Wednesday, April 13, 2005

Review of Caeser and Cleopatra


The new Playmakers production of George Bernard Shaw's play, "Caesar and Cleopatra" is a comedy with a tragic heart: Rulers are a living sacrifice. The best rulers sacrifice themselves completely, and know that is what they are doing. That self-awareness is their crippling flaw, and their signal virtue.

I liked this production a lot, more than I expected to like it, in fact. A Shaw script always plays out on several levels. It can be tiring, but this production works well. Still, imagine a costumed clown, shrieking a song in falsetto and juggling chain saws.standing in front of Michelangelo's "David." If all you look at is the clown, and the chain saws, you'll miss the art. Shaw's plays require some attention.

Because appearances can be deceiving. Caesar is one of history's most famous rulers. But he was also famous for one of history's worst comb-overs, trying to pull a few scraggly hairs over his bald spot in hopes some of them might take root and grow. The Roman historian Suetonius wrote of Caesar: He was embarrassed by his baldness, which was a frequent subject of jokes on the part of his opponents; so much so that he used to comb his straggling locks forward from the back, and of all honours heaped upon him by senate and people, the one he most appreciated was to be able to wear a wreath at all times. Shaw includes a joke about the baldness, and wreath, and a dozen other barbed comedic touches. It will make you laugh.

The basic setting of the play, Caesar's meeting and initiation of the young Cleopatra into the rigors and rituals of ruling a nation, are easily understood. But I was reminded, particularly in this production and under David Hammond's direction, of another play by Shaw. That
other play is also about an older man transforming a young woman. In fact, Caesar and Cleopatra (written in 1901) presages several of the themes we see 15 years later in Shaw's "Pygmalion." But there is something deeper, and a little darker, in Caesar and Cleopatra.
We first meet Caesar before the Sphinx, or what he thinks is the Sphinx. Thinking he is alone, he tells the Sphinx of his wandering. He had found flocks and pastures, men and cities, but no other Caesar:

"... no man kindred to me, none who can do my day's deed, and think my night's thought.

As a ruler, he is always utterly alone. I was reminded of Eisenhower's famous words to the incoming President Kennedy in 1961: "No easy matters will ever come to you ... If they're easy they will be settled at a lower level." Shakespeare had Henry IV say it more simply: "Uneasy lies the head that wears the crown."

Into this ruler's reverie slips Cleopatra. In her, Caesar finds his Liza Doolittle, a girl with no more sense of power politics than if she were the royal housecat. He begins to remake her, to show her her own power as a ruler. Almost immediately, she begins to bloom, saying, "Oh, I love you for making me a Queen"

But she learns, quickly, that for a real Queen, old pastimes no longer satisfy. She rebukes her serving maids. The giggling girls do not realize how much they reveal of themselves because Cleopatra, following Caesar's lead, does not bid them be silent as once she would have done. She promises them, and herself: "You laugh; but take care, take care. I will find out some day how to make myself served as Caesar is served.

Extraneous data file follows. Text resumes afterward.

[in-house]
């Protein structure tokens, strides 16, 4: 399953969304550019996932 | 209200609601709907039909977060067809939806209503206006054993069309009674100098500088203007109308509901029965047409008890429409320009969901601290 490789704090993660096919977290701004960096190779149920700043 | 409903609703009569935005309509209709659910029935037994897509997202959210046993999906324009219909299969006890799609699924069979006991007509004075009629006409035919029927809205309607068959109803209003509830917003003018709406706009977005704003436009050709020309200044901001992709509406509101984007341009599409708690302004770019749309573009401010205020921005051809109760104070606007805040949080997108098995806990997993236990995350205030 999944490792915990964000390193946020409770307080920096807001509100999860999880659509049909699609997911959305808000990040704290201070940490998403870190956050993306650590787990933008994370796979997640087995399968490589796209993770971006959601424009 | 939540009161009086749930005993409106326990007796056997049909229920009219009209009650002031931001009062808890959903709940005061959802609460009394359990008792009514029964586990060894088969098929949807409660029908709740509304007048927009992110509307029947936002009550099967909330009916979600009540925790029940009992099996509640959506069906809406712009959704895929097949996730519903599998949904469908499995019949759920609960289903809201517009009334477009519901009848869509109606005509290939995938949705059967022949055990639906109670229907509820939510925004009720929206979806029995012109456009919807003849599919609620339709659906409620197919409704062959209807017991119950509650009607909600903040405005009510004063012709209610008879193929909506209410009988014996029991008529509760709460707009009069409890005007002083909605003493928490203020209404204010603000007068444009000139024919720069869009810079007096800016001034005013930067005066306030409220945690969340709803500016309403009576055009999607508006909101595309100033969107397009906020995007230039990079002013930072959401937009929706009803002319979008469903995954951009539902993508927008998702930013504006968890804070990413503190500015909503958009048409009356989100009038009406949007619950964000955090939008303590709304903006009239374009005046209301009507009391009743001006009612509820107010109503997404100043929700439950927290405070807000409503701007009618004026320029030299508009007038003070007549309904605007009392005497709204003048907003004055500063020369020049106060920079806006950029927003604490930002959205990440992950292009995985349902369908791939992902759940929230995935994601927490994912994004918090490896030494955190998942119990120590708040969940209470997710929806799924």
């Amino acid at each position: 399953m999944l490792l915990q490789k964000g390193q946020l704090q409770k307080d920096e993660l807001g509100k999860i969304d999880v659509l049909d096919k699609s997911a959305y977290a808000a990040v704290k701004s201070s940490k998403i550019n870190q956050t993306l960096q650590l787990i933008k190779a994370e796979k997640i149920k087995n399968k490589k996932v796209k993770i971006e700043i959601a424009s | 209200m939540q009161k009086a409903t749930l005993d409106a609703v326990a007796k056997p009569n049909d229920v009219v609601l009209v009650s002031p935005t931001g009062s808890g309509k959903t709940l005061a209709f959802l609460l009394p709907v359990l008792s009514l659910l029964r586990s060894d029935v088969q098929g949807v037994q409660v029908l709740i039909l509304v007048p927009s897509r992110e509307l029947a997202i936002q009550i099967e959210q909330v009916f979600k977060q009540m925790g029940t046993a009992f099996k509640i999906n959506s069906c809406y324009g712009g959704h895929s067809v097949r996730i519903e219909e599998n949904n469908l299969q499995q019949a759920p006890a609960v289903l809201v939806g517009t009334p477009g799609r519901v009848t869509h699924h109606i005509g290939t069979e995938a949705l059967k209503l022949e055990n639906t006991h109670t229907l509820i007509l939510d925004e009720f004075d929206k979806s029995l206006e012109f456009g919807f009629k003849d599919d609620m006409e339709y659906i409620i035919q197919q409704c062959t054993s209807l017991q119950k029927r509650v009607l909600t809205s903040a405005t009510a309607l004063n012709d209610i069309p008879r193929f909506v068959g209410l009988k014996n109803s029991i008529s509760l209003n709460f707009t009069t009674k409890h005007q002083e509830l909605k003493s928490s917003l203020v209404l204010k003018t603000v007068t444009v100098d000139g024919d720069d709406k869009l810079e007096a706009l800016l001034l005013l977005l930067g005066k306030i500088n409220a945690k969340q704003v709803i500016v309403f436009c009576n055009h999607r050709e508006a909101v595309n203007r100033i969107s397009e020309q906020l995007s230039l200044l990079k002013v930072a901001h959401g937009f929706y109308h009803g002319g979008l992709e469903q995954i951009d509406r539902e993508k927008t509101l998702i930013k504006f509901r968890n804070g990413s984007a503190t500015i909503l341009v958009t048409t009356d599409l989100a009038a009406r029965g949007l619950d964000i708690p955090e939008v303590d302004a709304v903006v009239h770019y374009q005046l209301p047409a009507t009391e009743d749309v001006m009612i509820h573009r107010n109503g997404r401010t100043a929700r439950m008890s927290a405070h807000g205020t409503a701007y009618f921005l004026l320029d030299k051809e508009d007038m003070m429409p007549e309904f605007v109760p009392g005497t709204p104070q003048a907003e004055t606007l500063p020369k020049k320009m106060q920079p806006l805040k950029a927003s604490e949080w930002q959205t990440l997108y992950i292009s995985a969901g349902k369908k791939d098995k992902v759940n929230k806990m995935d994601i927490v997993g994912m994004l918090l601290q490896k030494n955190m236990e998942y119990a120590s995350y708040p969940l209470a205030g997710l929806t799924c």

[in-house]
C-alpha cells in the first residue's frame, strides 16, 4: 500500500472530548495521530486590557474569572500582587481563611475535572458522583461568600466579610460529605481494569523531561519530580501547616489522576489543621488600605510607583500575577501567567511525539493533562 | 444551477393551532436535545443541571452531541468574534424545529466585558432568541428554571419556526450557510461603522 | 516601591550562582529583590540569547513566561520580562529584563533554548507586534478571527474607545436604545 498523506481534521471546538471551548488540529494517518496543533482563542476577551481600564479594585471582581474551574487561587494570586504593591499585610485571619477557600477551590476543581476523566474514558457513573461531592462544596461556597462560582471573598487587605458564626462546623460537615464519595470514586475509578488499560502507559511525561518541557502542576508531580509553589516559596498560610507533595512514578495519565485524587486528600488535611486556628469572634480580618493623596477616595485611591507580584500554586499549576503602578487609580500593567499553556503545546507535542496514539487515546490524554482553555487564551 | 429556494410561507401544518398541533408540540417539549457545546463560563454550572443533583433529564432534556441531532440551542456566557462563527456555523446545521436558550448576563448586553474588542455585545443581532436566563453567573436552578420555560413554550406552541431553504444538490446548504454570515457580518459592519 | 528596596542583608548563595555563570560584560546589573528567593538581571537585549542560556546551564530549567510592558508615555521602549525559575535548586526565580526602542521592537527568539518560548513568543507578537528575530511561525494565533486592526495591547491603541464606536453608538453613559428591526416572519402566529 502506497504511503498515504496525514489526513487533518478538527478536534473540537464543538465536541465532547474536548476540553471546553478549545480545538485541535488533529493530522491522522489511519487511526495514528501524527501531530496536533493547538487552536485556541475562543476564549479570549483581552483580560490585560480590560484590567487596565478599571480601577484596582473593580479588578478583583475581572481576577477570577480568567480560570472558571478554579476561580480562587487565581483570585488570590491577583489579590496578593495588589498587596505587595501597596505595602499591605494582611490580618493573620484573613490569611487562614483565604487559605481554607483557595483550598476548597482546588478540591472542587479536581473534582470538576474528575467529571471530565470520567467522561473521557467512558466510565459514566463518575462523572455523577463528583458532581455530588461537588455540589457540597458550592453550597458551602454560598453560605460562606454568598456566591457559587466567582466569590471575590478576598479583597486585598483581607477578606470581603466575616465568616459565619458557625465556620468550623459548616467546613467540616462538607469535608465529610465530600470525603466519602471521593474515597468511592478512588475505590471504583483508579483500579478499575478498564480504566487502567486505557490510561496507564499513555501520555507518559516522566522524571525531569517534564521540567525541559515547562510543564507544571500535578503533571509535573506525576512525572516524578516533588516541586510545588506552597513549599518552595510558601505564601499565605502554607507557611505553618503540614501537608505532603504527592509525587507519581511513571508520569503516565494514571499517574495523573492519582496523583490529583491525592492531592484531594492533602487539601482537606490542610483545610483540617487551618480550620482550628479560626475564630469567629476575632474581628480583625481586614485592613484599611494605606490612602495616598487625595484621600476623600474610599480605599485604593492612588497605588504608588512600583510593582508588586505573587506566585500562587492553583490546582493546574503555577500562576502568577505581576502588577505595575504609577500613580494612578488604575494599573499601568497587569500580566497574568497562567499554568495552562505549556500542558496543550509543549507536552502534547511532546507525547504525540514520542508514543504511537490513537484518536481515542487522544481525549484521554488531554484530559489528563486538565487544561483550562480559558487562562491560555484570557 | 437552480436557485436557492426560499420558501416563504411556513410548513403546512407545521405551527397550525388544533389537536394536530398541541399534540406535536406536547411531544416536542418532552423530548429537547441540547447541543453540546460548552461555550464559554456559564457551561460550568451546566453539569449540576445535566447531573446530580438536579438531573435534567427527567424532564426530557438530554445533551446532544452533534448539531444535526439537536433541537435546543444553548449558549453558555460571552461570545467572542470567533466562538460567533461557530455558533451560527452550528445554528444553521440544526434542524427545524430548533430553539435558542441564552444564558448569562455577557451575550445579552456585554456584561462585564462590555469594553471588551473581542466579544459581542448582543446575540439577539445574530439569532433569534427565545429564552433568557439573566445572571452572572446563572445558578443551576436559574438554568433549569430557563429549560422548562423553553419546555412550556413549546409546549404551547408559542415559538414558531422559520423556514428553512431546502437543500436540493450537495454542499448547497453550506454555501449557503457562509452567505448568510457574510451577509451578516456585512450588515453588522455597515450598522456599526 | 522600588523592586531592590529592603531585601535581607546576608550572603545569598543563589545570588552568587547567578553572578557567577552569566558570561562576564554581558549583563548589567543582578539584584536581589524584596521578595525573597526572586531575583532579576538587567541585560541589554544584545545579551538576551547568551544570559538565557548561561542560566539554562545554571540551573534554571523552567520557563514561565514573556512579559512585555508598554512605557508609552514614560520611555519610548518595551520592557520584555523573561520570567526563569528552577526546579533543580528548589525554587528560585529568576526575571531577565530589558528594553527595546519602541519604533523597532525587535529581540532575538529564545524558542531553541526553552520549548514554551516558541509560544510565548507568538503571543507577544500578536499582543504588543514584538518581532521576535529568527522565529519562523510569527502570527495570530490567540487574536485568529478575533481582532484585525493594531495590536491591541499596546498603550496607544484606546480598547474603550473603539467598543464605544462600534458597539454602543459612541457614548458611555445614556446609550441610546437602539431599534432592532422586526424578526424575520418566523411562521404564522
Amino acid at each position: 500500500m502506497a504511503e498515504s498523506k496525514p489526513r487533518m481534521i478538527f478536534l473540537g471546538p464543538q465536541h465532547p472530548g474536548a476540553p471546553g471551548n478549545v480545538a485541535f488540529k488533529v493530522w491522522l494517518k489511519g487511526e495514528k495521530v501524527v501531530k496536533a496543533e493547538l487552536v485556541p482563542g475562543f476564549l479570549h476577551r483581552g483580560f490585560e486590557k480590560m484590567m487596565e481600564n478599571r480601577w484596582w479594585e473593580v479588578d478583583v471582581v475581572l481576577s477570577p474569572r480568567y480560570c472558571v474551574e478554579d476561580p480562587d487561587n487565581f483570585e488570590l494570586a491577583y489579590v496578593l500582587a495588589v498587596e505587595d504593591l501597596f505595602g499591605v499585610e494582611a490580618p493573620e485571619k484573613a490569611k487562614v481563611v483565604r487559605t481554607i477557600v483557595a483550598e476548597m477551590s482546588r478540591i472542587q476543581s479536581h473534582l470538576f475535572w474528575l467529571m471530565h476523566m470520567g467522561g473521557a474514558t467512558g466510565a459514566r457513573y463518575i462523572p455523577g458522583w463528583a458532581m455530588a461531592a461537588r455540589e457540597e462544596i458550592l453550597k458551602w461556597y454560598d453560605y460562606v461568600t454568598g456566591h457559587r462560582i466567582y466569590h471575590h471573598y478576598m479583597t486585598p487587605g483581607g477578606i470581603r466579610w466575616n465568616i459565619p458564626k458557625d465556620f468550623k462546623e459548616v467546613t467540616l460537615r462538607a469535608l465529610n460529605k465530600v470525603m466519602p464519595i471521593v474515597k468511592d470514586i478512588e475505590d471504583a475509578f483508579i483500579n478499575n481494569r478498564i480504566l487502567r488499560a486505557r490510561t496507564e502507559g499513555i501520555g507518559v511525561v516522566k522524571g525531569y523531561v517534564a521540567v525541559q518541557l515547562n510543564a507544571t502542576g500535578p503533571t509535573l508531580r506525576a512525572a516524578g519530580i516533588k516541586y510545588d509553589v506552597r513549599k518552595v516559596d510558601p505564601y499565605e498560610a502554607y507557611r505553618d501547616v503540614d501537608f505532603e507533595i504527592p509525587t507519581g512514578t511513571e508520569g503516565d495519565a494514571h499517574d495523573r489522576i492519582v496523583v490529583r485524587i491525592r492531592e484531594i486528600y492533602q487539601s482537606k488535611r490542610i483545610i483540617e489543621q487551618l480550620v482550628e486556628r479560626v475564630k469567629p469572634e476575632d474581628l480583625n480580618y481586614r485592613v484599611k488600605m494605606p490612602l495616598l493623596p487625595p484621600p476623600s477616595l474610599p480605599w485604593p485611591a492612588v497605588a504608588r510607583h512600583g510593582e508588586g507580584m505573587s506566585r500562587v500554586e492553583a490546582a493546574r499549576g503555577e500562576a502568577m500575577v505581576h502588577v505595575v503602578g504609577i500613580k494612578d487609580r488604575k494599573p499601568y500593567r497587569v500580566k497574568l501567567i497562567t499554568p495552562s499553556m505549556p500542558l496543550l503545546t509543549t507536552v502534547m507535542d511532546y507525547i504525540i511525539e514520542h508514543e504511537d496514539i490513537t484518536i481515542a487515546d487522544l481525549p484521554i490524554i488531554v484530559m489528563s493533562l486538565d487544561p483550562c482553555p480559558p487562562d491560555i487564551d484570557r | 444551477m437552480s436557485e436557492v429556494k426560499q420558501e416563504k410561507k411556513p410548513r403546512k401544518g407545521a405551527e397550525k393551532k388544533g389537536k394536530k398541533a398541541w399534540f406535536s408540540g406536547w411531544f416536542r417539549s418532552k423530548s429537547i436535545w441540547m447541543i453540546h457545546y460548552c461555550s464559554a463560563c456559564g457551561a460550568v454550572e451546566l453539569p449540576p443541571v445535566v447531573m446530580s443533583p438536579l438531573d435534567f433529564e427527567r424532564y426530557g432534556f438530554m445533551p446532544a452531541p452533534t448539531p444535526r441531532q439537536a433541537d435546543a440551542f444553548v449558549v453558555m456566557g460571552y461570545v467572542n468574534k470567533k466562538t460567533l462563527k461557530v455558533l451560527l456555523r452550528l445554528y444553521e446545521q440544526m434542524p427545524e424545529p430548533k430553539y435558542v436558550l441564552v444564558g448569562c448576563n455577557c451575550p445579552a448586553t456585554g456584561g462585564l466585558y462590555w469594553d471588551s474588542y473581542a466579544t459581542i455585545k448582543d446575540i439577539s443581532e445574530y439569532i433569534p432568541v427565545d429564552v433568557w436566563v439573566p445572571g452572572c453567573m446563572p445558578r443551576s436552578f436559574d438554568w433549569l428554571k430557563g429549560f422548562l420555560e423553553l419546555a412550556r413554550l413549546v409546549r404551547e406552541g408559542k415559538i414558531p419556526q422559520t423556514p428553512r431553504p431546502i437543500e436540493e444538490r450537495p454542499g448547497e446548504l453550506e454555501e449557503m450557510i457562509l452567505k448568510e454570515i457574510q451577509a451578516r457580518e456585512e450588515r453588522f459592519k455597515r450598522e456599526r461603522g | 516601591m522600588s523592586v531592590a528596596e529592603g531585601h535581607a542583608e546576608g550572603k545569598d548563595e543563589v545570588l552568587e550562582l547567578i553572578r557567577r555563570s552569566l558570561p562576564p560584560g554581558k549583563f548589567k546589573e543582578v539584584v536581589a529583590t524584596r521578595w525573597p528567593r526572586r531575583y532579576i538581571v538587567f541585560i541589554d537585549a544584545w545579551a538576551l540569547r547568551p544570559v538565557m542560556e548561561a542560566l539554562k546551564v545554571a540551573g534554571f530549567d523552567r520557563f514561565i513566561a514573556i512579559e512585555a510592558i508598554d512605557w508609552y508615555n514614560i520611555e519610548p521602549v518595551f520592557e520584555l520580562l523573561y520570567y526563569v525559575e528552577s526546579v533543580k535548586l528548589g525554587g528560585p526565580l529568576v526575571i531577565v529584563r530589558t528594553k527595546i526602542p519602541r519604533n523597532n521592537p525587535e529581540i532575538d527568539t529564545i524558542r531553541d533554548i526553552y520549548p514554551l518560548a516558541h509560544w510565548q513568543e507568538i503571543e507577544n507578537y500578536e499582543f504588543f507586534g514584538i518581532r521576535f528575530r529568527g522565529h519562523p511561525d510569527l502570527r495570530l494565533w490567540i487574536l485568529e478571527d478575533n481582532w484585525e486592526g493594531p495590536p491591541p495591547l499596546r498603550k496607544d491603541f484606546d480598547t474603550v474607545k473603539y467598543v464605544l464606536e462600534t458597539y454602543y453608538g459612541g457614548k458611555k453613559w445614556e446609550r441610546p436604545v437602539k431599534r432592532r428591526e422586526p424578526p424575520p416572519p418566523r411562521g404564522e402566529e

Later, as she is speaking to the eunuch Pothinas, we learn how much she has been transformed, from girl to queen. He is surprised, and cowed, by her new-found power, and self­knowledge. In one key passage, she realizes that she could govern, even if Caesar left: "for what Caesar is to me, I am to the fools around me. Pothinus says this is just the vanity of youth, but Cleopatra corrects him: "No, no: it is not that I am so clever, but that the others are so stupid."

Pothinus responds: "Truly, that is the great secret."

So, Shaw has introduced us, with remarkable deftness, to the great paradox of leadership: rulers aren't clever, but the others are so stupid. And the stupidity is feigned: we want our leaders to be our betters, and we pretend that they are. Shaw subtly invokes Machiavelli: Cleopatra must sacrifice a part of her soul, and all of her youth. The State must survive, and be ruled. The consequences are secondary, human frailties are beside the point.

At the end of the play, a murder is committed. Caesar has seemed to argue for justice, for its own sake, but in the end Caesar reveals himself, speaking to the murderer: had you set yourself in the seat of the judge, and with hateful ceremonies and appeals to the gods handed that woman over to some hired executioner to be slain before the people in the name of justice, never again would I have touched your hand without a shudder. But this was natural slaying: I feel no horror at it.

The ruler must do what needs to be done, not because it is right, but because it is needful.
The entire cast is strong, though I thought that Christopher Coucill's Caesar outshone the rest. It is a difficult role, requiring a strength and confidence that must be felt, not just acted. Because, in the end, Cleopatra must be sincerely transformed by Caesar's example.

His work is done, and he can leave, confident that Egypt is secure, and well-ruled. We know, of course, that he is returning to face the Brutal dagger, in the Senate chamber.

Cleopatra will never be the same, however, for now she has vision: "When I was foolish, I did what I liked, except when Ftatateeta beat me; and even then I cheated her and did it by stealth. Now that Caesar has made me wise, it is no use my liking or disliking; I do what must be done, and have no time to attend to myself. That is not happiness; but it is greatness."

Shaw's Caesar and Cleopatra gives us both happiness and greatness. This last comedic installment of the Playmakers' season-long meditation on the burdens of ruling others, and ruling ourselves, is well worth seeing.